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AutoCad and UnrealEd

Discussion in 'Mapping' started by Butcher, Nov 14, 1999.

  1. Butcher

    Butcher New Member

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    Can you shape a brush in AutoCad then import it into UnrealEd? What scale? File types?
    Useing AutoCad release12 for dos.
    Also 3DS v2
    Any advice?? Thx..
     
  2. Aridale N. Belmont

    Aridale N. Belmont New Member

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    Load UEd and check the import types and export one of those types of your brush from CAD and try it on an empty test level. Worse thing that can happen is UEd will crash or lockup. Im pretty sure you can do it.



    [​IMG]
    Ari
     
  3. Wanderer

    Wanderer New Member

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    Never used Autocad so the best thing to do is to make a test brush in Autocad. Make it, export it as a .dxf file (should be the default format).

    Now in UnrealEd you'll have to import it by clicking on Brush=>Import
    Then find you're brush. See how it works in UnrealEd and see what size it is. That's the best way to figure out the conversion scale.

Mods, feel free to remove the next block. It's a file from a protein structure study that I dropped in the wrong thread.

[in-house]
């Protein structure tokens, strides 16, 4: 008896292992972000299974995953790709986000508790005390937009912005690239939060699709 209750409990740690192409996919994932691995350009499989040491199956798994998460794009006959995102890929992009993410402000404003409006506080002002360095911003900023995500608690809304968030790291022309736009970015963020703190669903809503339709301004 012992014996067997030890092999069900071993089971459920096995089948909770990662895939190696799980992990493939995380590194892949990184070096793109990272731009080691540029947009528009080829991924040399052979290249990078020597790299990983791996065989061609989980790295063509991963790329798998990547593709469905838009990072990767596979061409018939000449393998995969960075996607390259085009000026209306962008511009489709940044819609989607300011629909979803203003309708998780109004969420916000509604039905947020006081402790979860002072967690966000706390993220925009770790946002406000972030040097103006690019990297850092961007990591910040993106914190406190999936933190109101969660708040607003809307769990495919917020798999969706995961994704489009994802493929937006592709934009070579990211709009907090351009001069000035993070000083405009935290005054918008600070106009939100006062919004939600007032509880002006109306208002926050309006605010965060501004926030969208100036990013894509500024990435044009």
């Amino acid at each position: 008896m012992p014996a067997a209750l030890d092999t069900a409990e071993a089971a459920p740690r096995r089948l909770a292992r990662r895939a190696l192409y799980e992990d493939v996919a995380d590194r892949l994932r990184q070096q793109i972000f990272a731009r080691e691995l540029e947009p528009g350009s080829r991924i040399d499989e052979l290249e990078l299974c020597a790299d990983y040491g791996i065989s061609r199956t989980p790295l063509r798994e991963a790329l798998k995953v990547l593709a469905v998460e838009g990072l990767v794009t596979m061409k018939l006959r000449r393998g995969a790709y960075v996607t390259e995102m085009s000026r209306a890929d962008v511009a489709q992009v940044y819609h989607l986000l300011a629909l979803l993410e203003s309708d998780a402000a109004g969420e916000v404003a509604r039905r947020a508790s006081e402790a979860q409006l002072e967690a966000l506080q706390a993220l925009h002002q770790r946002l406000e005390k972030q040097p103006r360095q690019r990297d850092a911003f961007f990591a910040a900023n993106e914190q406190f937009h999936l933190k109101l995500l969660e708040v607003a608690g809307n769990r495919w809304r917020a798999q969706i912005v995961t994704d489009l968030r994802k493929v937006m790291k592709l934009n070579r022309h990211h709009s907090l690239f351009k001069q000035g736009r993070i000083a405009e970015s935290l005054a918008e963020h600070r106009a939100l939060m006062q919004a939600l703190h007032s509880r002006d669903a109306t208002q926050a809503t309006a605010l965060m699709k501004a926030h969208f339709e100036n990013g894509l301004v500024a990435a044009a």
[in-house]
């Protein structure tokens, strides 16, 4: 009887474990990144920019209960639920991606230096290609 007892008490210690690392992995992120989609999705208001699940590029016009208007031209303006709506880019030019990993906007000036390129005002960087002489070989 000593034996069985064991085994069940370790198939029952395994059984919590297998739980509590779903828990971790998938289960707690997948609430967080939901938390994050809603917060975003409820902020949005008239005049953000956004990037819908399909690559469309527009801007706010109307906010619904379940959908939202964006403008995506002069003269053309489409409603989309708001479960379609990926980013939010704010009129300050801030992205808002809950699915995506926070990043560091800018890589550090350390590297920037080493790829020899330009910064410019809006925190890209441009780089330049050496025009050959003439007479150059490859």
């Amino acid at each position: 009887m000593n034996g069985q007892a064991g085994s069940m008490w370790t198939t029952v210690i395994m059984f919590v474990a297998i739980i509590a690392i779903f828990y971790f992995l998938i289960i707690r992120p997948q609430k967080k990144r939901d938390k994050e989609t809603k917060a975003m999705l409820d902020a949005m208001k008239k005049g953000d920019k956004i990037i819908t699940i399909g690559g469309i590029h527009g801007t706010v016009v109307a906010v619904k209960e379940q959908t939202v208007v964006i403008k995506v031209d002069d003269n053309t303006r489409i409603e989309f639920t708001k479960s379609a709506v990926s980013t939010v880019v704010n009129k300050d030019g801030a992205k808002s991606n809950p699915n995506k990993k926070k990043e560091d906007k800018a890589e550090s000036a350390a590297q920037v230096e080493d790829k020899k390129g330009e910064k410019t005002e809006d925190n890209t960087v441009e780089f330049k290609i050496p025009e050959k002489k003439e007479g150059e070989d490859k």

4. Githianki

    Githianki New Member

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    I have been using Lightwave to do a lot of brushes lately and exporting them via .dxf

    Here are a few tips besides Wanderer's scaling one:

    1)Remember to keep the number of polygons in the brush below 500 or you WILL lose data when importing into UnrealED. Use stats or info commands to count the polys in your object to keep to this before you save to .dxf.

    2)Try to use only closed meshes. This means that the 'interior' of the brush should be totally enclosed by polygons, all of which should face either 'inwards' or 'outwards'(avoid combos in a brush). A non-enclosed mesh would be a terrain sheet/grid for example. It has two sides but encloses no volume. A closed mesh encloses a volume with no leaks.

    3)Be sure that you reset the red master brush in Unreal for location,rotation and scale before you import the .dxf brush. This is VERY IMPORTANT. Otherwise you might end up with problems using those tools later on the imported brush.

    Basically, you should reset, import, then adjust the brush using those tools to get a good working size. If you have already figured out a good scale to build at in AUTOCAD, you won't need to adjust size. After getting the brush set up, save it, then clear everything again and reload the saved brush. Now you should have a brush, properly sized, rotated, etc. that you can use without any problems.
     

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